- I prefer Japanese cucumbers since they are crunchier and don’t make the salad soggy.
- Spices: Add ½ teaspoon of chaat masala in addition to the spices in the dressing. It is a favorite spice I use in recipes like Kabuli chana salad and hariyali paneer tikka.
- Variation: Drizzle oil-free green chutney or avocado chutney to make this sprouted green gram salad a healthier, low-calorie alternative to moong chaat.
- Moong dal salad: Substitute sprouted mung beans with moong dal. There’s no need to sprout them, and they cook faster. Steam mung dal for 5 minutes and follow the recipe as written.
- Storing: This mung bean salad is best served fresh. It keeps well for about 4 days in the refrigerator. Store the dressing in a separate container.
- Leftovers: Leftover salad will be good for a couple of days in the refrigerator.
Common Questions About Mung Beans/Green Gram
Do mung beans need to be soaked before cooking?
Mung beans can be cooked without soaking, too. In that case, cooking time will be longer (more than double). Soaking mung beans speeds up the cooking time up to 75%.
Beans are high in protein and fiber. It may be difficult to digest for some people. Soaking breaks down gassy components in the beans and makes them easier to digest. That means less bloating and flatulence.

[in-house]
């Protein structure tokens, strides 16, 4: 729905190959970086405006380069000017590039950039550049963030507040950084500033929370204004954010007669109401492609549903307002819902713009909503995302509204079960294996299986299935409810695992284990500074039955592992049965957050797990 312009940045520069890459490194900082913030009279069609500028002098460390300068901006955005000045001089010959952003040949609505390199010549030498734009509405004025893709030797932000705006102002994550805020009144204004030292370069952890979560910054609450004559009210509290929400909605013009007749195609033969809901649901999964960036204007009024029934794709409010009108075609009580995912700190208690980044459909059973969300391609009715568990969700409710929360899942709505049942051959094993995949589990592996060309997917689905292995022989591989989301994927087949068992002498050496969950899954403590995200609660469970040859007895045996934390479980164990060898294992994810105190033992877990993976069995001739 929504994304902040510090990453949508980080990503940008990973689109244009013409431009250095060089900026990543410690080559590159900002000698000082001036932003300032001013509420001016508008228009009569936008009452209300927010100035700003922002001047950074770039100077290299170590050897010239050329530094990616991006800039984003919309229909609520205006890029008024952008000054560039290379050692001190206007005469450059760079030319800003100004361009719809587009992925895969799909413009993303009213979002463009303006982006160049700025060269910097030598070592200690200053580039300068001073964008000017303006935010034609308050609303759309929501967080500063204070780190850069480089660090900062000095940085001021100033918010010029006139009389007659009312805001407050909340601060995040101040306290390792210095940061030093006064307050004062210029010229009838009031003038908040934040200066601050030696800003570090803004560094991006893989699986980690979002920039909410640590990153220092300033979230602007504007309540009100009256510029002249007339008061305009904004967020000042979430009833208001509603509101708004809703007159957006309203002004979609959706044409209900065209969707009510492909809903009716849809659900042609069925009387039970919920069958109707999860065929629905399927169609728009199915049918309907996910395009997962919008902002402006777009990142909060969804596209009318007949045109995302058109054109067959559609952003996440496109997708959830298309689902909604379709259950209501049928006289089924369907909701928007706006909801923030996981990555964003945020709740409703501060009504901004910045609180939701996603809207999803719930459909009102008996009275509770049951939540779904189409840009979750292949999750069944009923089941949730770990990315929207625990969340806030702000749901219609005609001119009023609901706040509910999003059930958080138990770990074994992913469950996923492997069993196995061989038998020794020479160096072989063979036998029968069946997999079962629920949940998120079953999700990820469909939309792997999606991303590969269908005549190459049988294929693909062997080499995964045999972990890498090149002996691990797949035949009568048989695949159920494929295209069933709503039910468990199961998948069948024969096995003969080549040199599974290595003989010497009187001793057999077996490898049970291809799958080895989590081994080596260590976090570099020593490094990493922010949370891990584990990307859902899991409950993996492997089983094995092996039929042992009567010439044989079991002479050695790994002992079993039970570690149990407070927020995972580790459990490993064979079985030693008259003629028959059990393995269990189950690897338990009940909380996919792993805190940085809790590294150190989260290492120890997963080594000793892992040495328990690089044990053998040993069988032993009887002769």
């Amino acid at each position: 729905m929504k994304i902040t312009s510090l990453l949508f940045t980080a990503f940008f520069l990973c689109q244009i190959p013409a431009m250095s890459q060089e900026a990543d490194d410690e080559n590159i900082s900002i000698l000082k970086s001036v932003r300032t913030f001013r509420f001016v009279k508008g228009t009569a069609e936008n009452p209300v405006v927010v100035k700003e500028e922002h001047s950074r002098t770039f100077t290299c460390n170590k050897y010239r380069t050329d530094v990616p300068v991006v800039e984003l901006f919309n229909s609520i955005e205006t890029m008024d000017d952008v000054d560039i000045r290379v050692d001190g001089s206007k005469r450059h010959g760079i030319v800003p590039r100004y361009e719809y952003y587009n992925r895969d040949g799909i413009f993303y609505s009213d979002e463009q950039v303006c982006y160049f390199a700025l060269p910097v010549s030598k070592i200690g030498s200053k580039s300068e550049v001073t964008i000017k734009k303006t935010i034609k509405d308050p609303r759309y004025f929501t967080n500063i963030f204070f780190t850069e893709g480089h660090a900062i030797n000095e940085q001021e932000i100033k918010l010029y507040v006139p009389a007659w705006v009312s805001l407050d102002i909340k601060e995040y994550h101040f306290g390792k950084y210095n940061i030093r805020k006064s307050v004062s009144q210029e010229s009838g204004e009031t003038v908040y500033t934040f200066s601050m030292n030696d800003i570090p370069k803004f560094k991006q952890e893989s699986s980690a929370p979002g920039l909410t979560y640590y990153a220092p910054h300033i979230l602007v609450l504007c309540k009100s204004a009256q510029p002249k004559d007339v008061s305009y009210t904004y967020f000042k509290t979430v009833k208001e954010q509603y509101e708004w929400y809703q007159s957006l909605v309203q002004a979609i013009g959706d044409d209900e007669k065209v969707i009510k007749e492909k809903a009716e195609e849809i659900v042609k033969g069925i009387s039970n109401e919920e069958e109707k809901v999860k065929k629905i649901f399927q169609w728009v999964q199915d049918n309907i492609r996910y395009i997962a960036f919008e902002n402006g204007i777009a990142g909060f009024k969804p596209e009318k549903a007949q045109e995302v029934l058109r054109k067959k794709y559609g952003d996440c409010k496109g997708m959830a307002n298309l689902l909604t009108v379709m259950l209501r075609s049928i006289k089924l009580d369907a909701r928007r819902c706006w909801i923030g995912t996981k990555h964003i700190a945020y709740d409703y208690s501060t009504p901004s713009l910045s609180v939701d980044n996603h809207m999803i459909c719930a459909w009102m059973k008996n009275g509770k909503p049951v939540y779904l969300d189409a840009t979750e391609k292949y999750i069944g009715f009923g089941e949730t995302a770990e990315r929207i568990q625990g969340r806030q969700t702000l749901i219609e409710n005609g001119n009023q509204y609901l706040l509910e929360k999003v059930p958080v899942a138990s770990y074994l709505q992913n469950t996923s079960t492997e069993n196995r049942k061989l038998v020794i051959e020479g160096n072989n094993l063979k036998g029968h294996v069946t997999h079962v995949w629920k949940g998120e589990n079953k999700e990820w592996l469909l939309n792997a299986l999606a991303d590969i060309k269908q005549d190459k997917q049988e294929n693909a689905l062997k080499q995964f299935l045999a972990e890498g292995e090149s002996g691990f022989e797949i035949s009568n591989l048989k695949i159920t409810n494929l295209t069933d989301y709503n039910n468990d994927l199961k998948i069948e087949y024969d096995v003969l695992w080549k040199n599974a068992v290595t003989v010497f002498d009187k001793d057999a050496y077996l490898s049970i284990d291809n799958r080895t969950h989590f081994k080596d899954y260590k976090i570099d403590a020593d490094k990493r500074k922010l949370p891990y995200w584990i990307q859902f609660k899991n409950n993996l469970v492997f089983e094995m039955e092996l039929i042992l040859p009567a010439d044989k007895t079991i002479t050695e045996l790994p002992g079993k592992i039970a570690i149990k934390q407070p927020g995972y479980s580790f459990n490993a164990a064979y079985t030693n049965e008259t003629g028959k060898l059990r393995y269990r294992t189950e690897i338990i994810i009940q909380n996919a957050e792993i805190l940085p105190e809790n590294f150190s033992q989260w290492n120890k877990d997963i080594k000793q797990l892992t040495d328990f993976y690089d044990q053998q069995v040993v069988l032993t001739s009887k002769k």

Is it ok to cook sprouted beans?
Cooking sprouted beans reduces its health benefits, but they would still have a lot of nutrients. If you’re used to eating beans and sprouts, you can digest them well. So you can try eating them uncooked to get the maximum benefits.
If you’re planning to cook mung sprouts, I recommend steaming the sprouted mung (for salads and sides) or boiling/pressure-cooking (for curries) for a short period of time.
What to put in beans to prevent gas?
Apart from soaking and sprouting mung beans, there are more options if your gut is really tender. Try adding a teaspoon of chopped ginger and/or garlic. Both are known to improve digestion.